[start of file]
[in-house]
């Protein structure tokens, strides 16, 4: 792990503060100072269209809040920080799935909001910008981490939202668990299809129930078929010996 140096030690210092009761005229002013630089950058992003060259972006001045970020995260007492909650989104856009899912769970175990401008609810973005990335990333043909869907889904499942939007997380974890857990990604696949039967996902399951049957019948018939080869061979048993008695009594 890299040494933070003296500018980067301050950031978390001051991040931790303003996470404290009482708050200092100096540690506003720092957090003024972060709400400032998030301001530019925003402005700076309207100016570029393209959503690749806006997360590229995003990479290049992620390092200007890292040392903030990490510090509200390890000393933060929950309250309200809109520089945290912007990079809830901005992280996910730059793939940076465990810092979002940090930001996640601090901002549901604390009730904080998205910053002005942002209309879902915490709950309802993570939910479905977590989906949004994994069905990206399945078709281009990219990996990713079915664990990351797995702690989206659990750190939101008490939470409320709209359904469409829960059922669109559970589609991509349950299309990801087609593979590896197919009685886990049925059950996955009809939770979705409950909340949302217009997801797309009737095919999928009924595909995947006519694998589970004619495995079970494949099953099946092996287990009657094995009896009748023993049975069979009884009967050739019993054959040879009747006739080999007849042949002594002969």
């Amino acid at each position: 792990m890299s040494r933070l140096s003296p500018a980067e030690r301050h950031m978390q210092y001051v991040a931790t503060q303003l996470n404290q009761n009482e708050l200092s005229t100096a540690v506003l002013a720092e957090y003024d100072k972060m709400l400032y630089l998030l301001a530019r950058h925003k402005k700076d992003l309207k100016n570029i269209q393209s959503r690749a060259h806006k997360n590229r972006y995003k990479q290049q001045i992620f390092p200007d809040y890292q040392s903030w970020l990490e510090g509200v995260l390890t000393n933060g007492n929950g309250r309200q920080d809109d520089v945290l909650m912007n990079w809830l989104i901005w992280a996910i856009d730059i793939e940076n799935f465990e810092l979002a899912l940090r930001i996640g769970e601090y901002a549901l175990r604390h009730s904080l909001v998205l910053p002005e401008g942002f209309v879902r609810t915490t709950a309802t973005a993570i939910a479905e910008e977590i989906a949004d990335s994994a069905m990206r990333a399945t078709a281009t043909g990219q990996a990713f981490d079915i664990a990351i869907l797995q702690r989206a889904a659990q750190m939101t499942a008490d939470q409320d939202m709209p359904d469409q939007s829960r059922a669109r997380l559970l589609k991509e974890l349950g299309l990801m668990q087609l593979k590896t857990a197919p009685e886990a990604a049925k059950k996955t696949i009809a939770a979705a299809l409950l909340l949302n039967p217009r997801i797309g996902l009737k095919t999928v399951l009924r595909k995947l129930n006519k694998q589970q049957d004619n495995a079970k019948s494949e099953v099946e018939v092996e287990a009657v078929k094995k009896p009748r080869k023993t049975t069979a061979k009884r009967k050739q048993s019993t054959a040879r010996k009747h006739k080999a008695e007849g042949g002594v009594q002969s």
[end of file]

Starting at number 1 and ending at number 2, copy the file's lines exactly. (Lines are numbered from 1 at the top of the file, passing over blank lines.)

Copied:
[in-house]
């Protein structure tokens, strides 16, 4: 792990503060100072269209809040920080799935909001910008981490939202668990299809129930078929010996 140096030690210092009761005229002013630089950058992003060259972006001045970020995260007492909650989104856009899912769970175990401008609810973005990335990333043909869907889904499942939007997380974890857990990604696949039967996902399951049957019948018939080869061979048993008695009594 890299040494933070003296500018980067301050950031978390001051991040931790303003996470404290009482708050200092100096540690506003720092957090003024972060709400400032998030301001530019925003402005700076309207100016570029393209959503690749806006997360590229995003990479290049992620390092200007890292040392903030990490510090509200390890000393933060929950309250309200809109520089945290912007990079809830901005992280996910730059793939940076465990810092979002940090930001996640601090901002549901604390009730904080998205910053002005942002209309879902915490709950309802993570939910479905977590989906949004994994069905990206399945078709281009990219990996990713079915664990990351797995702690989206659990750190939101008490939470409320709209359904469409829960059922669109559970589609991509349950299309990801087609593979590896197919009685886990049925059950996955009809939770979705409950909340949302217009997801797309009737095919999928009924595909995947006519694998589970004619495995079970494949099953099946092996287990009657094995009896009748023993049975069979009884009967050739019993054959040879009747006739080999007849042949002594002969």